April 8th, 2018
(written by lawrence krubner, however indented passages are often quotes). You can contact lawrence at: firstname.lastname@example.org
In 1855 Jules Michelet claimed he had invented “Universal history,” a history that included everything, and Marx increasingly thought of history as involving more than just kings and battles, but true social and economic histories didn’t becomes widespread till the 1890s, and perhaps saw their best expression with Fernand Braudel, in the mid 20th century.
My point is, it is extraordinary that anyone in 1832 would raise the possibility of writing a history of slaves. This was really ahead of its time.
“Can there be a history of a slave?” When Isaak Markus Jost asked this question, in the introduction to his “General History of the Israelite People,” published in 1832, it was by no means clear that Jewish history was a viable scholarly discipline. To many people, Jost knew, it might seem that the important part of the Jewish story had ended with the Bible, leaving only a long sequel of passive suffering. “It is commonly held that where independent activity has ceased, there too history has ceased,” he noted. And where was the independent activity in Jewish history? Ever since Judea was crushed by the Roman Empire, the Jews had possessed none of the things that made for the usual history of a nation: territory, sovereignty, power, armies, kings. Instead, the noteworthy events in Jewish history were expulsions, such as the ones that drove the Jews out of England, in 1290, and Spain, in 1492, or massacres, such as the ones that cost thousands of Jewish lives in the Rhineland during the Crusades and in Ukraine in the seventeenth century.
To a generation of German scholars engaged in inventing what they called Wissenschaft des Judentums, “the science of Judaism,” it was crucial to overcome this despairing view. Above all, it was necessary to rebut the greatest historical thinker of the age, Hegel, who had elevated the writing of history into a branch of philosophy. Hegel saw the entirety of world history—or, at least, of European history, which for him was what counted—as a progressive revelation of the spirit. Each civilization had its contribution to make to the formation of humanity; when it had done so, it inevitably crumbled, making way for the next stage.
This scheme had trouble explaining one civilization in particular. In the early nineteenth century, there were no more Egyptian dynasties, Greek city-states, or Roman emperors; but there were still Jews, practicing the same religion that their ancestors had, millennia earlier. For Hegel, the historical function of Judaism ceased once its values had been universalized by Christianity: “The Temple of Zion is destroyed; the God-serving nation is scattered to the winds.” So what explained the Jewish refusal to fade into history?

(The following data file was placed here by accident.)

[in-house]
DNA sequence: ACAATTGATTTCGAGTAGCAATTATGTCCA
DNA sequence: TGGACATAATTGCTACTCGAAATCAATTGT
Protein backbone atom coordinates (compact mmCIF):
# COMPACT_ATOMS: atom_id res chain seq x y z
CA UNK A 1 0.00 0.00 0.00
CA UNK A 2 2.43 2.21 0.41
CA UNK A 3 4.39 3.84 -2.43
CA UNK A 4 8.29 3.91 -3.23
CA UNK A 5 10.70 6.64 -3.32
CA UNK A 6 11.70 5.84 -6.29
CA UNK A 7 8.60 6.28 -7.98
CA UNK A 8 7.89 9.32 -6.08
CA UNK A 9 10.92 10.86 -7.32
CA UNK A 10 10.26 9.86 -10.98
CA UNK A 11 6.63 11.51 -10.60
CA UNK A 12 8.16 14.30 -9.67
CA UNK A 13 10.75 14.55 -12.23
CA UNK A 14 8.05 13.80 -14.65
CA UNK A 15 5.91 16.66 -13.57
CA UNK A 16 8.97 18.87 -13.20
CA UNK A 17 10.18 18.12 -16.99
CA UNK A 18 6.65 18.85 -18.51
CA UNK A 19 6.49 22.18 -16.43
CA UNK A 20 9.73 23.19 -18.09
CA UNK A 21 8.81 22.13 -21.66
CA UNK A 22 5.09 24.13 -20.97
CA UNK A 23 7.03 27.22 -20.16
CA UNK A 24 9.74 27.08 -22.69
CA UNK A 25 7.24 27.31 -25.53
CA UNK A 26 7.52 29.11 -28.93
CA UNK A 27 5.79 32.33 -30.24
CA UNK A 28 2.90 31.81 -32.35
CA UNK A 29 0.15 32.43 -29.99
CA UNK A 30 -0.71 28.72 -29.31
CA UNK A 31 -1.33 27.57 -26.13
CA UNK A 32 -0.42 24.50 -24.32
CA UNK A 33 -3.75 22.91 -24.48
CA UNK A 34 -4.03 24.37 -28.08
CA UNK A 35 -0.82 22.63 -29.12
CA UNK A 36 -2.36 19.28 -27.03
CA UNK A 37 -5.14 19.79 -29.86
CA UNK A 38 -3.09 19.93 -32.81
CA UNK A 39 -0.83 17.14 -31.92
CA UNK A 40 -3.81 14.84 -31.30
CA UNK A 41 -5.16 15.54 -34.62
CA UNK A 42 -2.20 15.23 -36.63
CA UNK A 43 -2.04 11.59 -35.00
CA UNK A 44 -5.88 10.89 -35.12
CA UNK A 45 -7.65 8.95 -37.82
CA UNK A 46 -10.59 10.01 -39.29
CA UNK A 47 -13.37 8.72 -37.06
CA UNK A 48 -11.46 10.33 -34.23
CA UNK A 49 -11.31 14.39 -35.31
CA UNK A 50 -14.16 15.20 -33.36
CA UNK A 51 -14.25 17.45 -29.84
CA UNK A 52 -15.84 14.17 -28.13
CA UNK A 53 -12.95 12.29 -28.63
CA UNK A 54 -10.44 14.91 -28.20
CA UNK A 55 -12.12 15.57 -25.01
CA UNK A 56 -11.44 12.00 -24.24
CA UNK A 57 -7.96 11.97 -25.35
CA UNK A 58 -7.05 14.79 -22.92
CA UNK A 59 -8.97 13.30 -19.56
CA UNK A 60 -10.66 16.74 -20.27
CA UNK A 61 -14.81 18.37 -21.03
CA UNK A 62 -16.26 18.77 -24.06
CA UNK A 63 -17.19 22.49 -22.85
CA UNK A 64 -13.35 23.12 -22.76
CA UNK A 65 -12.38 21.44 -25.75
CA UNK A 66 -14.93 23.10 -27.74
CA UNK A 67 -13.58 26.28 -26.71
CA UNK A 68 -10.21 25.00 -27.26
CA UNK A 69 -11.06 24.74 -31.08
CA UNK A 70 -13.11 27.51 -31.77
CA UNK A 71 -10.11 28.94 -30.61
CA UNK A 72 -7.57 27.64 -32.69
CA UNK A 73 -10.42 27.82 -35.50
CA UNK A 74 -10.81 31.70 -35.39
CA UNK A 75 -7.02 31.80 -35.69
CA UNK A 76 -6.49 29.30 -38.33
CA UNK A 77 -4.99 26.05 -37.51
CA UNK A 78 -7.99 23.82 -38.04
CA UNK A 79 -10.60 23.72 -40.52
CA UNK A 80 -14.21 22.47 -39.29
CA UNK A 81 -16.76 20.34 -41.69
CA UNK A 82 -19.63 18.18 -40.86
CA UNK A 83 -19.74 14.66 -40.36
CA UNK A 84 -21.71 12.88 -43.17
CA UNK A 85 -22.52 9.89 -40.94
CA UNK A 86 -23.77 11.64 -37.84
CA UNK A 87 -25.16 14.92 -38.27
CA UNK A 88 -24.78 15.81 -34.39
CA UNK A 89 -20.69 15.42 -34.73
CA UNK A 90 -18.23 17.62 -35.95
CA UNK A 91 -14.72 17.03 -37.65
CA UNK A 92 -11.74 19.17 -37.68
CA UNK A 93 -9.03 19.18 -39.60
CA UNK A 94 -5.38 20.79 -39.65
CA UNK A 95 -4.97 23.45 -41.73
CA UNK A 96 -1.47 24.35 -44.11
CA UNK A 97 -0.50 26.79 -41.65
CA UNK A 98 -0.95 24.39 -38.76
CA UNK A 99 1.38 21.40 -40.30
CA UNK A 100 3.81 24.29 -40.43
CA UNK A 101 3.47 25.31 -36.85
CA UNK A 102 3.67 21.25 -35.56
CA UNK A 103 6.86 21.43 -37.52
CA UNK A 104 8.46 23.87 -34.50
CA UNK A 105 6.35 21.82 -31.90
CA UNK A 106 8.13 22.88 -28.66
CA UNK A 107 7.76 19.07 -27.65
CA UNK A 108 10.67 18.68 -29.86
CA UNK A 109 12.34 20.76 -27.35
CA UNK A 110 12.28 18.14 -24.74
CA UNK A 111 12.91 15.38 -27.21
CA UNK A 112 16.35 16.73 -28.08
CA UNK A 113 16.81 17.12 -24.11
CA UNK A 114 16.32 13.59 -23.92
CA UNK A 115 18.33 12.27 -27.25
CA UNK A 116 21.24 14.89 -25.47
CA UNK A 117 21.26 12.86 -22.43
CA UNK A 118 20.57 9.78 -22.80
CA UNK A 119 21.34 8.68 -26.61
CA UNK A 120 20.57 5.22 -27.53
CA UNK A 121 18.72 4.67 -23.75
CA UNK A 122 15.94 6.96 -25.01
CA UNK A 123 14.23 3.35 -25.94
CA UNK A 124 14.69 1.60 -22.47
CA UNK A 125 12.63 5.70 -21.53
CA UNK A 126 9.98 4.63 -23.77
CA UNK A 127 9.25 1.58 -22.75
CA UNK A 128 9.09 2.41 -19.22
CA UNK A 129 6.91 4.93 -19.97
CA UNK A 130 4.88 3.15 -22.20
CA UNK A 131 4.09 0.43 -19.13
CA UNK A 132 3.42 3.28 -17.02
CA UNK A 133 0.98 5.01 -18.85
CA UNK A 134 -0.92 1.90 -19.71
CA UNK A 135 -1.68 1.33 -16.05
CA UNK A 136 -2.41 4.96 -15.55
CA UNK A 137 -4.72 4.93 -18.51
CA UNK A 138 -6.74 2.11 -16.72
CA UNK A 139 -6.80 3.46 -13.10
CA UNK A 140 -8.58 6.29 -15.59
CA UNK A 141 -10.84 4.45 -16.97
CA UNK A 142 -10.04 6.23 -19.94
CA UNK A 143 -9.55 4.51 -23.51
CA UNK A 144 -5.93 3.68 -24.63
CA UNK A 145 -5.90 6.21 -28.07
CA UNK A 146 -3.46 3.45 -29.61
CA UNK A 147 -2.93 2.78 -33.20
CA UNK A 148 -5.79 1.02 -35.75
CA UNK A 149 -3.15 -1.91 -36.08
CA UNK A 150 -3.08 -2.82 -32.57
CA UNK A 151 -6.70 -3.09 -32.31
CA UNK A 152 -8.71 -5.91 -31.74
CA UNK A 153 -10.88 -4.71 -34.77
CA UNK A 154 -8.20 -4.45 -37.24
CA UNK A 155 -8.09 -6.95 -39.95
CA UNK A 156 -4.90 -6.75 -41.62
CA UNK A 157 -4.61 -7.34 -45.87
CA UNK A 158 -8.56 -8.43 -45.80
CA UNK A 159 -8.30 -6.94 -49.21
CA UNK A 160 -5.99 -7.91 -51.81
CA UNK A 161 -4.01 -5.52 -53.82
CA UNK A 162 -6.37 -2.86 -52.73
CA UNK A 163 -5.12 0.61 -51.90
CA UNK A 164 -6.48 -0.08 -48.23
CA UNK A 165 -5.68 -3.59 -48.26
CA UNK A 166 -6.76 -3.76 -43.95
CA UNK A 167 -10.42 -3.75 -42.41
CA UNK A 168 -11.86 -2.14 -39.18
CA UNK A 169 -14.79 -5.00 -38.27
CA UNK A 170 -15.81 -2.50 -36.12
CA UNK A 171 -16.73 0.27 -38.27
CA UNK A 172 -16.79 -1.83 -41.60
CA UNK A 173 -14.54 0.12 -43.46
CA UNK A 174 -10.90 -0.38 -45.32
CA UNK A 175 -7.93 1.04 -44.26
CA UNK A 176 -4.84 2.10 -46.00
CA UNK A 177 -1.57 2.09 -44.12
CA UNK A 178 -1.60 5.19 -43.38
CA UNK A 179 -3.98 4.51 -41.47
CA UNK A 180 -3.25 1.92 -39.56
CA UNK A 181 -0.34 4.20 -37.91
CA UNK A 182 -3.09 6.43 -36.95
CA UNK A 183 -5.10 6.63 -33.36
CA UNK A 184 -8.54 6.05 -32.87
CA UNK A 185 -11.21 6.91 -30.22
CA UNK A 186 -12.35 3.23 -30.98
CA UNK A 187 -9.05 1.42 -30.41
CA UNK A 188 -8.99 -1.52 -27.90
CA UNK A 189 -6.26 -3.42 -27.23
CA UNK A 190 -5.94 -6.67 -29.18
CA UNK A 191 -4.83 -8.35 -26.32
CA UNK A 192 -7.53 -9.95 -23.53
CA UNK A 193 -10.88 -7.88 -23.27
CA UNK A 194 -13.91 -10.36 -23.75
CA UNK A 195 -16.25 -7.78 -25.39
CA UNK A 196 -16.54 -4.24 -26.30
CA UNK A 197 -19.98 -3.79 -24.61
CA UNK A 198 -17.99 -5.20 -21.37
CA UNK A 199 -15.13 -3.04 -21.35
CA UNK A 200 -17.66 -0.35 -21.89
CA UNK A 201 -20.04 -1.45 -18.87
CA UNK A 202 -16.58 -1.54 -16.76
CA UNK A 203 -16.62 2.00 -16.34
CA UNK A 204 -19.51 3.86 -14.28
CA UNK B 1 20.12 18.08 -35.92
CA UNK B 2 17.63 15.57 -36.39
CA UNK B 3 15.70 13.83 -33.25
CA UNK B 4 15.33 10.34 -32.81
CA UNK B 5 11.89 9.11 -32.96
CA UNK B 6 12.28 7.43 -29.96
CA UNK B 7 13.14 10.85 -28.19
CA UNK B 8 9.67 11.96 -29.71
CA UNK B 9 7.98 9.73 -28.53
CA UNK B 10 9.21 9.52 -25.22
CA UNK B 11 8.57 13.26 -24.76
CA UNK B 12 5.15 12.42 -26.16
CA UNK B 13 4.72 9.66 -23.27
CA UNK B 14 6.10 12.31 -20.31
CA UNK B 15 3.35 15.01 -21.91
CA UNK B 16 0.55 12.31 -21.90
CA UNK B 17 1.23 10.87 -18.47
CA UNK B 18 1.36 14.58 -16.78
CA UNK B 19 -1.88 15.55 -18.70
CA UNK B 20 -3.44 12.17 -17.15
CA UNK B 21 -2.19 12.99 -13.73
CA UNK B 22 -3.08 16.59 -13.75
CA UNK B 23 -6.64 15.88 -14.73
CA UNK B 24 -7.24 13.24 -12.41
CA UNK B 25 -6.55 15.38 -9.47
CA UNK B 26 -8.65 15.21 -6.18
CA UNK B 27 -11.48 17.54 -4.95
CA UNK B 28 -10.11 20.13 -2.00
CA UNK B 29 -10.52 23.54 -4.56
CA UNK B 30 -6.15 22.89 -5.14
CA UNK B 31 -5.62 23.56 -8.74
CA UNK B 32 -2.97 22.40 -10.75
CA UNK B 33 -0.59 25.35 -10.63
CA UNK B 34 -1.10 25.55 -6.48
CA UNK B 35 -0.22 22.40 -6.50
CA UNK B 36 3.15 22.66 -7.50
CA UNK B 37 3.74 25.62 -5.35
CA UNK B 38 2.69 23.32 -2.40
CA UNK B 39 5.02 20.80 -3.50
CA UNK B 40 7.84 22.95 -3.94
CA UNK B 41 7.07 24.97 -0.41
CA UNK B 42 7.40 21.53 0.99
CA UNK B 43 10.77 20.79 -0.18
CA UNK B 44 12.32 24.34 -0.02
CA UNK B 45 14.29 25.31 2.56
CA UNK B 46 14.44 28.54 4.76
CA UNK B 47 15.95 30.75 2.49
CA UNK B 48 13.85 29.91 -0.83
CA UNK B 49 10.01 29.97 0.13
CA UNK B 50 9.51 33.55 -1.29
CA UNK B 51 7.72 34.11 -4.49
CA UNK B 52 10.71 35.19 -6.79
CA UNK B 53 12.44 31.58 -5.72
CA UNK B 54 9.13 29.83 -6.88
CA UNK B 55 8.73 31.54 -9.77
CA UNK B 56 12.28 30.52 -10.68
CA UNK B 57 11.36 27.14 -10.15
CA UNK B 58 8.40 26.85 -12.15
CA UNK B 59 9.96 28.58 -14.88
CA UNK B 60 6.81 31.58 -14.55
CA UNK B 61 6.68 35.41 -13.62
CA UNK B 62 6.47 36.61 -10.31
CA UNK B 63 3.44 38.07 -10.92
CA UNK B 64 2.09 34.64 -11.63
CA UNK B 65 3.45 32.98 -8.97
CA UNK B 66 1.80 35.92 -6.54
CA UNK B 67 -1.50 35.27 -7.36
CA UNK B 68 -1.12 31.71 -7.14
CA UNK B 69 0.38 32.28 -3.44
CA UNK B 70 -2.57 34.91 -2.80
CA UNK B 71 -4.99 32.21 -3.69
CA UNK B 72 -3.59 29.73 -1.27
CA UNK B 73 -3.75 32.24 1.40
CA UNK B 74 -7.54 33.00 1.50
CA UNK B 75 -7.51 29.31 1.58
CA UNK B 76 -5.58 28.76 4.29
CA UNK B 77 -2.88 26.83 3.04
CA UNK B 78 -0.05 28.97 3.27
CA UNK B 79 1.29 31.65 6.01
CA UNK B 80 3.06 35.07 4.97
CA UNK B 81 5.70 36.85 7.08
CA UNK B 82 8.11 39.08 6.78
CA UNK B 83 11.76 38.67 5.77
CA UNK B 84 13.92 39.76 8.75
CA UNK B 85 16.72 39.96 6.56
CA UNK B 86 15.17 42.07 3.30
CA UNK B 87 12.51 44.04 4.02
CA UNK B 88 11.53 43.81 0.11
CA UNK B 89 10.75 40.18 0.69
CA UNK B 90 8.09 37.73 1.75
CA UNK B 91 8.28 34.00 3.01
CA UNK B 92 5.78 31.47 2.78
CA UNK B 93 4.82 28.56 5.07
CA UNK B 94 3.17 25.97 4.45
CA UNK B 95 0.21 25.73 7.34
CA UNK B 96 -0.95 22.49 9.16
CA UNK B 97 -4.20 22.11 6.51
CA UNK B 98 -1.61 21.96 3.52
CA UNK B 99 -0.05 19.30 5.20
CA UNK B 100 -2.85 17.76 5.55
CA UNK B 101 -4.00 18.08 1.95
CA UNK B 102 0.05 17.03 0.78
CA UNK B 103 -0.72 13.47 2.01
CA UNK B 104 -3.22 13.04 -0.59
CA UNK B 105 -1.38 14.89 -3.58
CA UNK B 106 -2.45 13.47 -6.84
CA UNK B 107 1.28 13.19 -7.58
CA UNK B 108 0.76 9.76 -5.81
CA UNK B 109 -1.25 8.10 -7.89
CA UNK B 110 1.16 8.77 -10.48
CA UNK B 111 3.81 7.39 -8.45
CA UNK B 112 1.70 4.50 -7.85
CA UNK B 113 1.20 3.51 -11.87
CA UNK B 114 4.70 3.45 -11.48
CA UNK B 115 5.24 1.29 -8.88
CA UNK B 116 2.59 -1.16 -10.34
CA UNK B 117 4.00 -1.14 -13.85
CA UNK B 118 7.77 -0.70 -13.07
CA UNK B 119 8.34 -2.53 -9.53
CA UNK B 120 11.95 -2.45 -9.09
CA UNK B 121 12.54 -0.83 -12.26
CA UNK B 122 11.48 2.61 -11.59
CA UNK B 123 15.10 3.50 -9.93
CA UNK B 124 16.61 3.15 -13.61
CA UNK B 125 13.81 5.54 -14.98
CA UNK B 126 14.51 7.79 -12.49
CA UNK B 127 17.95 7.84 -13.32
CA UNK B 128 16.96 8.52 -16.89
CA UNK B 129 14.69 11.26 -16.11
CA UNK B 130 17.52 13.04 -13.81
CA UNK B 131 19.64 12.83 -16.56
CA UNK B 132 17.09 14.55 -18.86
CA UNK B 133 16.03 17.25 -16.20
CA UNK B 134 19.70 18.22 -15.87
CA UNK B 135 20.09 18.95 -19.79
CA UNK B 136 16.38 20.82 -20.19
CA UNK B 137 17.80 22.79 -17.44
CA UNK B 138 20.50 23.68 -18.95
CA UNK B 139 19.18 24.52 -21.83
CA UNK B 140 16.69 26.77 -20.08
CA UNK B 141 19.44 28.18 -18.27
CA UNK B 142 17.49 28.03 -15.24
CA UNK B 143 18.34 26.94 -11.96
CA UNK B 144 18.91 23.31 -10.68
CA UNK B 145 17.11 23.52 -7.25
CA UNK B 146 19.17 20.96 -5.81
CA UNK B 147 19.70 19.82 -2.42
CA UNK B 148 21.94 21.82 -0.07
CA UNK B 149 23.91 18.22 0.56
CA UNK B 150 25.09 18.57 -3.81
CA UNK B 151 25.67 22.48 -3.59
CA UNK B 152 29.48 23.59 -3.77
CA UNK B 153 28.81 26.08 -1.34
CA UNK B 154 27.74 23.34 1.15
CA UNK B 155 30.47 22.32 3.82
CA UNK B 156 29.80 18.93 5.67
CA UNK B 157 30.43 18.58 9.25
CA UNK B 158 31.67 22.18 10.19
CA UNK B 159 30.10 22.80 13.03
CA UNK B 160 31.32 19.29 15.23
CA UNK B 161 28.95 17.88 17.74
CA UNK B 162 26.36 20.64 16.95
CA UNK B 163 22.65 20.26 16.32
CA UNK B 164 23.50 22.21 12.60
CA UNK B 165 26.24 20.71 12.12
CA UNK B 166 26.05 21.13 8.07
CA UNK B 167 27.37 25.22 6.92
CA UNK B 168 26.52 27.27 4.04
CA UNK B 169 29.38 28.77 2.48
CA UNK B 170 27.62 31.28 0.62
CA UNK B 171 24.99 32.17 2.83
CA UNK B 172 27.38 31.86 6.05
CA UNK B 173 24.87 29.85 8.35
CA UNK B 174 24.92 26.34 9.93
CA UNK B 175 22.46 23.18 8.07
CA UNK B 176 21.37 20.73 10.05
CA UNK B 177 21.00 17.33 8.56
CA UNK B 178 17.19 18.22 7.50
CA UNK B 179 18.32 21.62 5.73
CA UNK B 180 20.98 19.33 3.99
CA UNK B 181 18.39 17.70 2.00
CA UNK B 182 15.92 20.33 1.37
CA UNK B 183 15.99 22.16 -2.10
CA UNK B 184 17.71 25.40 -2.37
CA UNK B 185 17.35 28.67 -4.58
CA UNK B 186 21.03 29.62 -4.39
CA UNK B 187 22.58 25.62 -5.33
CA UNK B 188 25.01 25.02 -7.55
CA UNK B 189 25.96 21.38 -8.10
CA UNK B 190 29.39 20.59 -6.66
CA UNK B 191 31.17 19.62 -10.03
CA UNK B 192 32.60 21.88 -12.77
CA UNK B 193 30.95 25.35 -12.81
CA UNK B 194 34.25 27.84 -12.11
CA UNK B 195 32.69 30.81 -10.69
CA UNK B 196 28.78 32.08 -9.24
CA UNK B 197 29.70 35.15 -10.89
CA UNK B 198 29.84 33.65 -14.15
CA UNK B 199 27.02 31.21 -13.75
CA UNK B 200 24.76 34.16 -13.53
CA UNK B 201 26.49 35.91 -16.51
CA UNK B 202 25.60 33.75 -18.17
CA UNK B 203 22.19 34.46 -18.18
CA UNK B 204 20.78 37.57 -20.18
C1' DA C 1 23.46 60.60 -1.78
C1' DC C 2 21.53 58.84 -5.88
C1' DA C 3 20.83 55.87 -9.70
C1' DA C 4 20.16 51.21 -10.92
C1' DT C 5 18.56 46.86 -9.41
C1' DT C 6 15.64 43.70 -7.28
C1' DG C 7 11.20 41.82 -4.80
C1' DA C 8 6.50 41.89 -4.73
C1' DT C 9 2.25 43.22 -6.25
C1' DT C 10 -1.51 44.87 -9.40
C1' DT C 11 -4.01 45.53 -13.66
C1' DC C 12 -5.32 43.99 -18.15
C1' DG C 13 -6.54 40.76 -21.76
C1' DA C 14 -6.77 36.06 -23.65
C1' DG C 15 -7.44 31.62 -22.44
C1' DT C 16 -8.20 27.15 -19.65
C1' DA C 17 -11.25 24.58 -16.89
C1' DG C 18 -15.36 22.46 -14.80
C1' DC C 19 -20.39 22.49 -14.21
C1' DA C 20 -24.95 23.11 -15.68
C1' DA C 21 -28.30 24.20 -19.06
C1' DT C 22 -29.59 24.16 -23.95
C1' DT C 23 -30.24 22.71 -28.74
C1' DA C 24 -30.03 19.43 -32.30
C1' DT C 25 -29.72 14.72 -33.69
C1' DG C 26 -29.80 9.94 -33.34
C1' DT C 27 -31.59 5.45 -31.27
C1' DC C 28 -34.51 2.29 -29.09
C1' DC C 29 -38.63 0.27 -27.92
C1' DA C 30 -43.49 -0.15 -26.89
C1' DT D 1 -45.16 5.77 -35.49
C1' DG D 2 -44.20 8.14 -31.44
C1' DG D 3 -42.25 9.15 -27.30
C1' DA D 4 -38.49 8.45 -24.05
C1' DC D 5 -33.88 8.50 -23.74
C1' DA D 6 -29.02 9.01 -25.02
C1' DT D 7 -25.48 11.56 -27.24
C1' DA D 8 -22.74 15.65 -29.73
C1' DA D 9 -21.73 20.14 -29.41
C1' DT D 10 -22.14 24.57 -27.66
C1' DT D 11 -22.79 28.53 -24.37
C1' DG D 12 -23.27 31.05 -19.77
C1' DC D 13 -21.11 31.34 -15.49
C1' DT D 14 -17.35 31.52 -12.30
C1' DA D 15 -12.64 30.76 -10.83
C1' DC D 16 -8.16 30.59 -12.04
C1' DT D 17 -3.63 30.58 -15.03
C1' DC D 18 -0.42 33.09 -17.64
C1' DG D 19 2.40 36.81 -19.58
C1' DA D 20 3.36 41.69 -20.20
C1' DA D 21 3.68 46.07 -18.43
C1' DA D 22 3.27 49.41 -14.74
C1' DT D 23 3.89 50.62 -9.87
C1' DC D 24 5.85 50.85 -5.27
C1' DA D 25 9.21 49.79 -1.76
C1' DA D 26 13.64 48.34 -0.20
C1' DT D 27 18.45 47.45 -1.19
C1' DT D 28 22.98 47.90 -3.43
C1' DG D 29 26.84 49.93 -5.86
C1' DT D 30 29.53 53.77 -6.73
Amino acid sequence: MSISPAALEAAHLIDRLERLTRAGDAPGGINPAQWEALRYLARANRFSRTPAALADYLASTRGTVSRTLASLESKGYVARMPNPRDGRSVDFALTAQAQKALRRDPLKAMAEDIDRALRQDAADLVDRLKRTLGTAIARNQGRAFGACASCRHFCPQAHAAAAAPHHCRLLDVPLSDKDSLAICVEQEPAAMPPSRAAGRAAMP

The first modern historians of Judaism converged on the idea that it endured because its contribution to human civilization was of eternal relevance. This contribution was characterized by various writers as “the unlimited unity of the all,” “the universal spirit which is within us,” or “the God-idea.” What they shared was a conviction that Judaism was defined by ethical monotheism and Messianic hope. If Jews never stopped preaching these ideas, it was because the world always stood in need of them. In the words of Heinrich Graetz, the greatest of nineteenth-century Jewish historians, “Judaism is not a religion of the present but of the future,” which looks “forward to the ideal future age . . . when the knowledge of God and the reign of justice and contentment shall have united all men in the bonds of brotherhood.”
Such arguments spoke to and for a generation of European Jews who wanted to enter the mainstream of European society, not as supplicants but as the proud bearers of a valuable tradition. If Judaism was less a set of ancient customs and dogmas than a progressive, eternally renewed spirit, then it could take new forms suited to the modern world. It is no coincidence that the era of the “science of Judaism” also saw the birth of the Reform movement, which sought to reimagine Jewish worship. Since Jewishness was defined by an idea rather than by a nationality, for instance, it stood to reason that Jews would no longer need to pray for the restoration of their lost state in the land of Israel. It was unnecessary, a group of Reform rabbis announced in 1845, because “our newly gained status as citizens constitutes a partial fulfillment of our messianic hopes.” They meant as citizens of Germany, where it seemed that Jews could look forward to a future free of ancient prejudices.